Once, the new Broadway musical based on the Oscar winning Irish film of the same name, opened on this weekend to standing ovations and critical raves. CAHIR O’DOHERTY reviews the new show, which he says surpasses the original film, for The Irish Voice.
There's a reason that audiences are flocking to see Broadway shows in record numbers, even though they could probably fly to Dublin for the price of a premium seat nowadays.
That reason is theatrical magic. When it works it surpasses any drug on the market. That magic happens when you’re sitting in a darkened theater with 300 other people and an actor on the stage is breaking your heart into a million tiny shards.
I defy anyone to attend Once, the deeply affecting new musical based on the Irish film of the same name, and not be swept away by the sincerity of the performances and the music.
When these actors let loose onstage (and let me tell you they really let loose), any lingering moaning about outrageous ticket prices will be balanced by the timeless beauty of the human voice raised in song. That’s a trade-off that’s actually worth making here.
Based on the 2006 Irish film that quietly conquered all before it on its way to the Oscars (ending up with an Oscar for Best Original Song), the plot of Once could be written on a napkin -- a broken hearted boy meets a broken hearted girl who wants to help him out of a dead end. They succeed. Then they face unexpected consequences.
There’s more to it than that, of course. This is an Irish story, reconfigured by Irish playwright Enda Walsh, so it’s a script filled with jet black humor and something I have never seen in a Broadway show before, a profound and completely inconsolable sadness.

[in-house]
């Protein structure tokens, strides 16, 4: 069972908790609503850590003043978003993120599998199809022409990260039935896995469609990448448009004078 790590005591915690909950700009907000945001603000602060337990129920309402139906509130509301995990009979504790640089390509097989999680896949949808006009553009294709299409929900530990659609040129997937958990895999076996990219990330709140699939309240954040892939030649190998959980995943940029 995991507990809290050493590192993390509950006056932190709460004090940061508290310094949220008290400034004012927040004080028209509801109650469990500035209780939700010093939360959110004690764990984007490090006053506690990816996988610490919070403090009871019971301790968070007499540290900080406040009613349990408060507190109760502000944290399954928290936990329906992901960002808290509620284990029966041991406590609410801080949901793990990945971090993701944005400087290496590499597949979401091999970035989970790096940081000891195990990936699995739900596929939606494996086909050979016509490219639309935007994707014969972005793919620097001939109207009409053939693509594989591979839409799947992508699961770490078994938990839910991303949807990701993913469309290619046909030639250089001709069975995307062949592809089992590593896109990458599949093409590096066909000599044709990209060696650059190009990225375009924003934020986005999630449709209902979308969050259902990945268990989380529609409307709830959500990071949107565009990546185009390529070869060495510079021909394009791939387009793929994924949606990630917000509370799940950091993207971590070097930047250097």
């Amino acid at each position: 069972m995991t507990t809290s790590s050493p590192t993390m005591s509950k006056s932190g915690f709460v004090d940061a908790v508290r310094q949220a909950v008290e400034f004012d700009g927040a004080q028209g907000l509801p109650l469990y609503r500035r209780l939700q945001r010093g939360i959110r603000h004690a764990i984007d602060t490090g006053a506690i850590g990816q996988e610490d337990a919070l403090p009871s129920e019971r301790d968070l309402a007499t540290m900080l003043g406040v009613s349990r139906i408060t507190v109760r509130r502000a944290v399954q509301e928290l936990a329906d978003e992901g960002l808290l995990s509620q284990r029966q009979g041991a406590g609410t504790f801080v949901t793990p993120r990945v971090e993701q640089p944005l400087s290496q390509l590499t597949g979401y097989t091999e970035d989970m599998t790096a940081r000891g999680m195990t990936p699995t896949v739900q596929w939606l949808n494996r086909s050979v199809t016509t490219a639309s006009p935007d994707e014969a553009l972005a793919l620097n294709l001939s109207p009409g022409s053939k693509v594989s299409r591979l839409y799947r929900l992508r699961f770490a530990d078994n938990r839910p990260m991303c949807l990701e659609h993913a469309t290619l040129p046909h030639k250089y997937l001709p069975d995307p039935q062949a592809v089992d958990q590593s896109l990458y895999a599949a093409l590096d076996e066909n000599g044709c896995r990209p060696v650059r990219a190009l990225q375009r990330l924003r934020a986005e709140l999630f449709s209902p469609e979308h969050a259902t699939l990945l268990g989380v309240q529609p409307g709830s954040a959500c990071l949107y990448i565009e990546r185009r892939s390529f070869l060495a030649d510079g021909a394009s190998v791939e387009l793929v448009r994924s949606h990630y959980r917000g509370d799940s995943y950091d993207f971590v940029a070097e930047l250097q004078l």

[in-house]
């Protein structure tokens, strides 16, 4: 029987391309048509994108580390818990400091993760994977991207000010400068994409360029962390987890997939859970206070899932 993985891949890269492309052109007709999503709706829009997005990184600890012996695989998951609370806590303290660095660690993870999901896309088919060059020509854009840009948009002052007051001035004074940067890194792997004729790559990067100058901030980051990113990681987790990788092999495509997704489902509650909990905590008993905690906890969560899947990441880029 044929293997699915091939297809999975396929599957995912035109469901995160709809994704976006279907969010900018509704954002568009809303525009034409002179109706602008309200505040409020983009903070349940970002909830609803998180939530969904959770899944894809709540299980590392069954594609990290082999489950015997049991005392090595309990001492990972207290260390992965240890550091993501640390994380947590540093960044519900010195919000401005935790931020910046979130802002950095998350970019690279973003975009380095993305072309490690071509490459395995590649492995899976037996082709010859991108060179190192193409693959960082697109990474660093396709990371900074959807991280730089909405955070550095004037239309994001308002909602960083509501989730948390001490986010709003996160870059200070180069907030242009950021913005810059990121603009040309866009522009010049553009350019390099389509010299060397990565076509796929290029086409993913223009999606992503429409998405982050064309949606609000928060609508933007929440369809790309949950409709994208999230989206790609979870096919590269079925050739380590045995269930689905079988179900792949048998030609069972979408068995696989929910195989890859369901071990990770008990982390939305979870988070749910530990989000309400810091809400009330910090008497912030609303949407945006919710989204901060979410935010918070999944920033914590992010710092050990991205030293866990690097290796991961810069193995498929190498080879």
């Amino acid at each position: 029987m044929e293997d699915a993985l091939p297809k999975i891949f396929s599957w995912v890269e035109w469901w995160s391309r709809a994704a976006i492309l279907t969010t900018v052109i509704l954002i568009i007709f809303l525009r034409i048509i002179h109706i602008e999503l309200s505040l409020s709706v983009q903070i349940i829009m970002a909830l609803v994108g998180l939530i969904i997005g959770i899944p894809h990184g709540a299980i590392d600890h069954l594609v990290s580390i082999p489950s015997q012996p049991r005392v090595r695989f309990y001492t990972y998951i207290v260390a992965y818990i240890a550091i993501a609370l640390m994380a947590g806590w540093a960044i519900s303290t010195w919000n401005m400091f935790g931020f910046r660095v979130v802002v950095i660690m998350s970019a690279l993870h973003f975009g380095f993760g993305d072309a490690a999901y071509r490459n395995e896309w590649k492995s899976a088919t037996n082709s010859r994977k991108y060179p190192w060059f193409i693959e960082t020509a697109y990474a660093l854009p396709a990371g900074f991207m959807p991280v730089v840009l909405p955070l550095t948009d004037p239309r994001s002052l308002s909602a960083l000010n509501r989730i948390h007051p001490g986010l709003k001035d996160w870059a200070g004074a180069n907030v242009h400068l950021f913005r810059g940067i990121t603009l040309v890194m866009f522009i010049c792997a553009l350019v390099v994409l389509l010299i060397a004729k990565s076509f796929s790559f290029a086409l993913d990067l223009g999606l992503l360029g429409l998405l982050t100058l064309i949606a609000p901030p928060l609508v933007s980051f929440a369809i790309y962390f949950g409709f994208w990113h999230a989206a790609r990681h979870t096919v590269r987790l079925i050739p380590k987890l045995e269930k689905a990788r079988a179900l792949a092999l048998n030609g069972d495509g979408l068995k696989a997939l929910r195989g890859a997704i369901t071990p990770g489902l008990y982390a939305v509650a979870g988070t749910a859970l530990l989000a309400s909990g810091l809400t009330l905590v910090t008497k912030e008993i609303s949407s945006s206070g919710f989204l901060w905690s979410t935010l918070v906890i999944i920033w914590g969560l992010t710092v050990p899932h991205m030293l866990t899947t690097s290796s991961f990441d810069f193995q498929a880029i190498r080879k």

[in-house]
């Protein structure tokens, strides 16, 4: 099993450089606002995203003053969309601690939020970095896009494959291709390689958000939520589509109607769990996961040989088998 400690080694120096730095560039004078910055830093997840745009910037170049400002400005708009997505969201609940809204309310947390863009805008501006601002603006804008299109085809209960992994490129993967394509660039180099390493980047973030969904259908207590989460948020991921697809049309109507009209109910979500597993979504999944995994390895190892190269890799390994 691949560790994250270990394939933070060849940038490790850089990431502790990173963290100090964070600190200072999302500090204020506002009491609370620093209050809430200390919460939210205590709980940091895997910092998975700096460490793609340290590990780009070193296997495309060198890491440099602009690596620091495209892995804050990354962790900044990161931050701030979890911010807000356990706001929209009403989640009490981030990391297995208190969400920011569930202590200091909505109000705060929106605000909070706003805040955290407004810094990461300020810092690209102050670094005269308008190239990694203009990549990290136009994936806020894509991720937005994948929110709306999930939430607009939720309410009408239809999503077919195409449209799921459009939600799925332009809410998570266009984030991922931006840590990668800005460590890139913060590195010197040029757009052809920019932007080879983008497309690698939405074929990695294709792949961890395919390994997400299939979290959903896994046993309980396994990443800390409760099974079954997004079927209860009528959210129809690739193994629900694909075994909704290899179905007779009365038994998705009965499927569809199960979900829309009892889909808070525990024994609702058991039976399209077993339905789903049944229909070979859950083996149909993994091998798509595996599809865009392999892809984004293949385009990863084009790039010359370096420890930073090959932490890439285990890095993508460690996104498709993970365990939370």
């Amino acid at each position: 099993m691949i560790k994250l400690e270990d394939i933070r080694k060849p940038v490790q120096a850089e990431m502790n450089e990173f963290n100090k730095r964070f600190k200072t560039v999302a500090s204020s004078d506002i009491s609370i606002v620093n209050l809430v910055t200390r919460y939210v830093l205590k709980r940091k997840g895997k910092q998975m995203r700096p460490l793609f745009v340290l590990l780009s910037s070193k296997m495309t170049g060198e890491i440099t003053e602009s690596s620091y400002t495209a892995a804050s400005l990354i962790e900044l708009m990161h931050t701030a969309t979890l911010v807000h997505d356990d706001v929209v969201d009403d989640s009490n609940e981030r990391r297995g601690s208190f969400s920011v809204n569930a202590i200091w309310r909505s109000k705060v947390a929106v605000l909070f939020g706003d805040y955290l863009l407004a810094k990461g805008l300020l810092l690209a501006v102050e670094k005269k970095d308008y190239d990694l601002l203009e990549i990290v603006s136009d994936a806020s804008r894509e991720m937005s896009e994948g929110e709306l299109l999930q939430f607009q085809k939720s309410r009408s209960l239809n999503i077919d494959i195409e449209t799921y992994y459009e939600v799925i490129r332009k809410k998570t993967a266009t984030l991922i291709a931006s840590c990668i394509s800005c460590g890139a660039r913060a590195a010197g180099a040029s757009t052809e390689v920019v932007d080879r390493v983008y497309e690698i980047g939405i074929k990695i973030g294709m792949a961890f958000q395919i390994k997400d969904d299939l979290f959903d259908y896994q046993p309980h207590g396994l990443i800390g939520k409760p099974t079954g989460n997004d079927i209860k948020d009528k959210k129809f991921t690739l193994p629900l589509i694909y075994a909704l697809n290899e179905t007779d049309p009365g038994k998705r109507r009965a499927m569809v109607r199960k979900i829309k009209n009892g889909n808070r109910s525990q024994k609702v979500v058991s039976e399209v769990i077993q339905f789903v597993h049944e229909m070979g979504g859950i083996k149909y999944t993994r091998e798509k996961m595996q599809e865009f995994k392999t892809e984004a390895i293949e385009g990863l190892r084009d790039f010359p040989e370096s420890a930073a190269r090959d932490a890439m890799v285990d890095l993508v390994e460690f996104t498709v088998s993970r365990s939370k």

It’s not the I-loved-her-but-she-done-me-wrong sadness that we associate with musicals. It’s something far deeper and harder to bush off. We watch two characters experience the kind of wrenching disappointment that can unmoor a life and send a soul spinning.
Irish dramatists have never been afraid to look life’s disappointments directly in the face, but I’ve never seen another Broadway musical that refused to soften the blows the way that Once does.
That gives the show’s emotional center a degree of rawness and romantic yearning that I’m warning you about right now. Once you pay the money and take your seat in the theater you’ll be on your own.
Longtime fans should note that the musical only uses the original film to supply an outline. What the actors, playwright and director have come up with -- and I don’t say this lightly -- is a much finer show.
You’ll get the first intimations of what’s ahead of you when Steve Kazee, who plays Guy, performs a song called “Leave” on a Dublin street that is overheard by the passing Girl (Cristin Milioti).
Kazee, who looks like he was factory farmed in a facility that specializes in creating leading men, begins quietly and builds, finishing the song with howls of pain and anger that seems to erupt from deep within him. It’s a staggering performance that should cement the career of the young Broadway veteran.
Guy’s been left behind, forlorn and broken-hearted, in Dublin by a girl who’s set off for a new life in New York City, which may or may not eventually include him.
On his own, and dying of it, he haunts the scenes of his former happiness until he’s confronted by Girl, a Czech immigrant who secretly sees more than a little of herself in him.